lawyer talking in front of juryThere are a lot of “lawyer” shows on television these days. These shows often introduce a new and interesting case for each week and they always seem to get the trial done by the end of the hour-long episode.

Unfortunately, real trials are not always as entertaining and as swift as those portrayed on television. In real life, trials are lot less exciting and can take weeks instead of an hour to complete.

On television, lawyers sometimes lose their temper and yell at witnesses or argue with the judge, but this doesn’t happen so often in real life. Furthermore, on television, every case goes to trial, but in real life, most cases are settled outside of court.

Most of importantly, television doesn’t show you all of the real things your lawyer must do before and during the trial to convince a jury to vote in your favor. That being said, here is a list of 5 things that your lawyer must do (in the real world) to win a jury trial.

He Must Be Prepared

Television doesn’t always show you the preparation a lawyer goes through before going to trial. On television, a lawyer just shows up, performs and wins the case. However, in reality, a trial is a lot like preparing your taxes––the better your documentation, the greater your chance of winning the case. Therefore, your lawyer can take months (sometimes years) to make sure that he has the right documentation to win on your behalf

He Must Get the Right Judge

judge of a jury trial

There are ways to avoid judges that are likely to make it difficult for you to win, or even be given a jury trial. Your lawyer must be aware of a particular judge’s proclivities and take action to avoid them, or to present your case in a way that encourages the judge to make an exception to the way he normally rules over cases such as yours.

He Must Get You the Right Jury

Jury selection is an extremely important part of any trial, and your lawyers must investigate the background of all potential jurors. Most lawyers skip this task because it can be very time-consuming. But, by vetting potential jurors, your lawyer can dismiss those who may be biased against you for whatever reason, such as people who work for insurance companies.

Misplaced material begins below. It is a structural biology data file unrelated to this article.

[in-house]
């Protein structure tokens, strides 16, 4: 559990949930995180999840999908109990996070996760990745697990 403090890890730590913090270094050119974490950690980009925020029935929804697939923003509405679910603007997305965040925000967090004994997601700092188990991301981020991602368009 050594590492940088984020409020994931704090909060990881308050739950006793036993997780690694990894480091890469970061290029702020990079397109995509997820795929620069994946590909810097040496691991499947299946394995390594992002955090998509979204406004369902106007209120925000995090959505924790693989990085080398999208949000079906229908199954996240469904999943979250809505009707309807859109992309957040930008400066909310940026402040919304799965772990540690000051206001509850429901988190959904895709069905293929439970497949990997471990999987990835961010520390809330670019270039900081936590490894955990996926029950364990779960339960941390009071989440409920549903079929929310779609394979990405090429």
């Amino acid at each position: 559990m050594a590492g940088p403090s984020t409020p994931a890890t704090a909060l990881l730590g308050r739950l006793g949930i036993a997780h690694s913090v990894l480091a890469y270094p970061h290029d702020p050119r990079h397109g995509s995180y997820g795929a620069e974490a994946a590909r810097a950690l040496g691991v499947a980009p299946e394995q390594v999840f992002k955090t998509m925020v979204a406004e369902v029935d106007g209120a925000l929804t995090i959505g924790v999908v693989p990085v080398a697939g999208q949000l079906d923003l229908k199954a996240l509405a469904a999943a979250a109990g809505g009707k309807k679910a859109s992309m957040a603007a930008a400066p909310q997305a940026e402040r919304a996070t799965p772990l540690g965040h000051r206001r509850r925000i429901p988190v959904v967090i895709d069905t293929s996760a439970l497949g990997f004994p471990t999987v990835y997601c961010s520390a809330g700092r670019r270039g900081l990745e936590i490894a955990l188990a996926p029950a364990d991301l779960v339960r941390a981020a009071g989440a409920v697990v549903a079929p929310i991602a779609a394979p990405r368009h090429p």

Your attorney must also simplify the issues for the jury. Defense attorneys in Anchorage try to obfuscate the issues in order to confuse the jury and delay the trial. But, a good attorney will be able to simplify the issues so that the jury can easily understand, and in this way, substantially increase your chance of winning the case.

Know When to Be Dramatic

There is a bit of a performance aspect to a lawyer’s role in a trial, and you attorney must know when to use dramatics to persuade the jury. He may be able to dramatize or reenact elements of the accident in order to demonstrate that certain aspects of a witness’s testimony cannot be true. For example, in an auto accident case, he might ask the jury to close their eyes for 10 seconds, in order to give them an idea of how much time they would have to crash their vehicles and kill someone if they were to take their eyes off of the road for this length of time.

He Must Know When to Settle

Your lawyer must be able to gauge the jury’s reaction to the evidence. Witnesses testifying differently than they did in their depositions and other unanticipated turns of events can have a negative effect on the outcome of your case, and you may need to settle if things are going badly. Remember, a settlement is still a win.

Likewise, the defense may offer a settlement during the trial if they see that the trial is going badly for them. Sometimes, a defendant doesn’t realize that he has a chance of losing the case until he is at trial, and when he or she does, they may wish to settle in order to cut their losses.  Your lawyer must then decide if it is in your best interest to settle, or not.

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